Why Is Sukkot the Holiday of Happiness Over Other Holidays?

Dear Jew in the City,

Why is Sukkot the holiday of happiness over other holidays?




Dear Raphael,

Thanks for your question. Let’s assume you were jaded and cynical. I know that doesn’t apply to anyone here, but if you were jaded and cynical, you might think, “Well, when the Rabbis composed the prayers, they called Pesach ‘the time of our freedom’ and Shavous ‘the time of the giving of our Torah.’ Nothing happened on Succos, but they had to call it something, so they just went with ‘the time of our joy.’

If that’s what you thought, you would not only be jaded and cynical, you would also be wrong. Succos is the holiday of rejoicing because the Torah tells us so – three times.

The first of these occurrences appears in Leviticus 23:4, where we are told, “On the first day you shall take the fruit of the (esrog) tree, branches of palm trees, boughs of (myrtle) trees and willows of the brook, and you shall rejoice before Hashem your God for seven days.” The other two occurrences appear in Deuteronomy chapter 16. There, verse 14 tells us, “You shall rejoice on your festival, you and your son and your daughter, your male and your female servant, and the Levite, the convert, the orphan and the widow who are in your town.” Verse 15 continues, “You shall celebrate to Hashem your God for seven days in the place that Hashem will choose, because Hashem your God will bless all your crops and all your undertakings, and you shall be only joyful.” These three references to being joyful on Succos are contrasted with the Festivals of Shavuos (regarding which the Torah mentions joy only once) and Pesach (regarding which the Torah mentions joy not at all). Clearly, Succos is “the time of our joy.”

We see that a lot of sources other than the liturgy acknowledge the joyous nature of Succos. For example, the refugees who returned to Israel in the time of Ezra celebrated the holiday for the first time in generations “and there was very great rejoicing” (Nehemiah 8:18). The Mishnah describes the water-drawing ceremony that was held in the Temple, telling us that one who did not witness it never saw real rejoicing in his life (Succah 5:1). The Rambam, in Hilchos Sh’visas Yom Tov (6:18) tells us that on all the Festivals we should eat and drink, women should be treated to new clothes and jewelry, and children should be given treats. He adds that Succos has traditionally had extra joy in order to fulfill the Torah’s requirement to rejoice on that holiday (Hilchos Shofar, Succah & Lulav 8:12).

So everyone acknowledges that Succos is “the time of our joy”; the question is, why? 

There are two reasons, one physical and one spiritual.

The physical reason is found in Deut. 16:13. There the Torah tells us, “You shalt observe the holiday of Succos for seven days when you gather in from your threshing-floor and from your winepress.” Succos is a harvest festival, and we rejoice in our crops. Daas Z’keinim on Deut. 16:15 explains that Pesach is not a harvest festival, so it has no comparable joy. Shavuos is a harvest festival, but at that time only the grain has been harvested. Sure, we’re happy about that, but the fate of the fruits is still unknown at that time, so it’s only a partial joy. By the time Succos rolls around, all the harvesting has been done, so it’s a complete joy.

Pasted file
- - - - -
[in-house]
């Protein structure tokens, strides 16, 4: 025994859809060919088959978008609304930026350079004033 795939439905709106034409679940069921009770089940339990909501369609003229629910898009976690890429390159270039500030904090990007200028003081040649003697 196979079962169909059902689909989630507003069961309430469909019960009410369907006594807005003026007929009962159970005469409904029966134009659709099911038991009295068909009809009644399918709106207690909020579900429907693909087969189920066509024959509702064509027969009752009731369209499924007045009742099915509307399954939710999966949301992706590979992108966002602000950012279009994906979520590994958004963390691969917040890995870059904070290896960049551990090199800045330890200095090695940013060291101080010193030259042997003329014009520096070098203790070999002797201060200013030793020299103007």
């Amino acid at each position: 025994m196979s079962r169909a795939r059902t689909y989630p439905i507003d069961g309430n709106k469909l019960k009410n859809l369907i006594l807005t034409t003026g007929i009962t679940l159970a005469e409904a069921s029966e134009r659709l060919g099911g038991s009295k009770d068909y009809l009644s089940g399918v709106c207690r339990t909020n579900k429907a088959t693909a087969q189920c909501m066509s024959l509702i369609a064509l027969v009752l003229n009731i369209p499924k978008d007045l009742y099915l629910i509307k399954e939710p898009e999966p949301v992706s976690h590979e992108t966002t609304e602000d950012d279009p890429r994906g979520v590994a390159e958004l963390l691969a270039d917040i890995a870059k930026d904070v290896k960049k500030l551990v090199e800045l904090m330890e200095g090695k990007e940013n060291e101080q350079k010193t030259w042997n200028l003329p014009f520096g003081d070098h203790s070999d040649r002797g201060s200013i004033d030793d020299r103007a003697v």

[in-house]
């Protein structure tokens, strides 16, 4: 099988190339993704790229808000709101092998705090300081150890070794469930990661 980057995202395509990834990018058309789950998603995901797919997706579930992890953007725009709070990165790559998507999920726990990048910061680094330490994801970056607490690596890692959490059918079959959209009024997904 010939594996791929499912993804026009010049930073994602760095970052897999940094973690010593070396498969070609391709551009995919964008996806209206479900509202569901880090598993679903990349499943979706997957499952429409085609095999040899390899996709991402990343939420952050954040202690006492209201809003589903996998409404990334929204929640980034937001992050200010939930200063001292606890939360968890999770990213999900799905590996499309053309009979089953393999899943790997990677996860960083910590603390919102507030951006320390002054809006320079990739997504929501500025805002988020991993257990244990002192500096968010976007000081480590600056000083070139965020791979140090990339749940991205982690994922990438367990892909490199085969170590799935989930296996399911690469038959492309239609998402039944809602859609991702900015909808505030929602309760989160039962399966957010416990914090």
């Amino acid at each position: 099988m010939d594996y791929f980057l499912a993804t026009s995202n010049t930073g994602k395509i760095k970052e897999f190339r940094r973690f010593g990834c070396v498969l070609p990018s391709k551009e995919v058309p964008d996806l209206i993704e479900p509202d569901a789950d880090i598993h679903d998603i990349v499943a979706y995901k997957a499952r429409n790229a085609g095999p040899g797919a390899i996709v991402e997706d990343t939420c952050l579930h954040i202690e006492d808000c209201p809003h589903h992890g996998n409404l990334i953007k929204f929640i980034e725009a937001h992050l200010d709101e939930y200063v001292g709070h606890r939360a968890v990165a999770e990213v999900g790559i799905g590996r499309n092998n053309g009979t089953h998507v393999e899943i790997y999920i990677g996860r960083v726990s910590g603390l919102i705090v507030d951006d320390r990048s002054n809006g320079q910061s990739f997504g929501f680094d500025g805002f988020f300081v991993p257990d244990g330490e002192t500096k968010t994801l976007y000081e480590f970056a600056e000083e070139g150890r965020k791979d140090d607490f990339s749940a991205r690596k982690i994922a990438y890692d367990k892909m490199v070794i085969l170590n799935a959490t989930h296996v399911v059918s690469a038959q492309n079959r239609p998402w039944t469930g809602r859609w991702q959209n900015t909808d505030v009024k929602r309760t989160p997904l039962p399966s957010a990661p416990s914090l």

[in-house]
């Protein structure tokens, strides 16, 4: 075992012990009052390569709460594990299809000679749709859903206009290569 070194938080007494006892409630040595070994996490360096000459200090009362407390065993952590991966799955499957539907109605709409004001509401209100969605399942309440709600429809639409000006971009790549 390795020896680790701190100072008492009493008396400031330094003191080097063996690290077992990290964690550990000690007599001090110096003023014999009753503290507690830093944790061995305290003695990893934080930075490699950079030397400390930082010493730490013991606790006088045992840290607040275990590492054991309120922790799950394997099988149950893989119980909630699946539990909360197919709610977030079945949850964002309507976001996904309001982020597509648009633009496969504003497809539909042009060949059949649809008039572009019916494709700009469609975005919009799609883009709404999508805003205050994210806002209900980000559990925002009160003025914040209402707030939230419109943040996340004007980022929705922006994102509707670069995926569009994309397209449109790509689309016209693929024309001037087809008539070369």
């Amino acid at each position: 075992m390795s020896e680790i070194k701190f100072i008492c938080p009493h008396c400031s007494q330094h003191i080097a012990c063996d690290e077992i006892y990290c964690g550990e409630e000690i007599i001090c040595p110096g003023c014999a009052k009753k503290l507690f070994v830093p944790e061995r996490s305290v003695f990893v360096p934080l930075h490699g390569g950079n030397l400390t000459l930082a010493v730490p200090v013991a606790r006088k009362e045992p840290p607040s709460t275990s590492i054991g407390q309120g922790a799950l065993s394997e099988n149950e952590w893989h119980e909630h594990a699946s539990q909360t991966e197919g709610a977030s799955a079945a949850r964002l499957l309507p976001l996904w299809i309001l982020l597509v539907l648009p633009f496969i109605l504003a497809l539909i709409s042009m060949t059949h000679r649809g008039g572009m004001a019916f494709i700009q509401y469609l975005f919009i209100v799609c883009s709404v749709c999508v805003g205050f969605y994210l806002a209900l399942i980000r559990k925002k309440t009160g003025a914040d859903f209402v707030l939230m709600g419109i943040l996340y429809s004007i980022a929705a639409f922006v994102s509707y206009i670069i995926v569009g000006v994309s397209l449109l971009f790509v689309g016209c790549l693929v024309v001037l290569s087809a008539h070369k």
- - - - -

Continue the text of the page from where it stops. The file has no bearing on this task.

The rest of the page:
The spiritual reason is because of the proximity of Succos to Yom Kippur. You may not have noticed, but the Yomim Noraim (the “Days of Awe” or “High Holidays”) can be a little stressful. We’re in a Divine courtroom, literally fighting for our lives. We believe that by the time Yom Kippur ends, we have been cleansed of our sins. That’s certainly a relief! So we’re already feeling pretty happy about that by the time Succos rolls around a few days later. It’s just natural that this is going to show in our celebration. 

But there’s something in all this joy that people tend to overlook. There’s a popular Succos song, V’samachta b’chagecha v’hayisa ach sameach – “You shall rejoice on your festival and you shall be only joyful.” These words are the start of Deut. 16 verse 14 and the end of verse 15. You know what the song leaves out? “And the Levite, the convert, the orphan and the widow who are in your town.”

Those are people who need a boost. Levites, who worked in the Temple, didn’t have hereditary land, so they relied on tithes to survive. Converts came from families who weren’t Jewish and didn’t celebrate the holiday, so they might need a place to go. Widows and orphans obviously lack support systems that most people take for granted. It’s inherent in our rejoicing that we include those whose holidays otherwise might not be as joyful.

The Rambam, in the same halacha where he tells us how to rejoice on holidays, adds, “When one eats and drinks, he must feed the convert, the orphan and the widow, as well as all other needy people. If one locks the gate of his courtyard and eats and drinks with his family without providing food and drink for the needy and the downtrodden, this is not the joy of a mitzvah. Rather, it’s just the joy of stuffing his face” (Hilchos Sh’visas Yom Tov 6:18 again, though that last bit is rather freely translated). He goes on to say that such “joy” is actually disgraceful.

Succos is a holiday of exceptional joy because the harvest is done (so we know where we stand physically) and Yom Kippur is past (so we know where we stand spiritually). But if you want to experience true joy, reach out to those who could use a hand rather than just filling your stomach.

In other words, instead of just treating ourselves in our joy, we should strive to “serve Hashem in joy” (Psalms 100:2) by including others.


Rabbi Jack Abramowitz
Educational Correspondent
Follow Ask Rabbi Jack on YouTube

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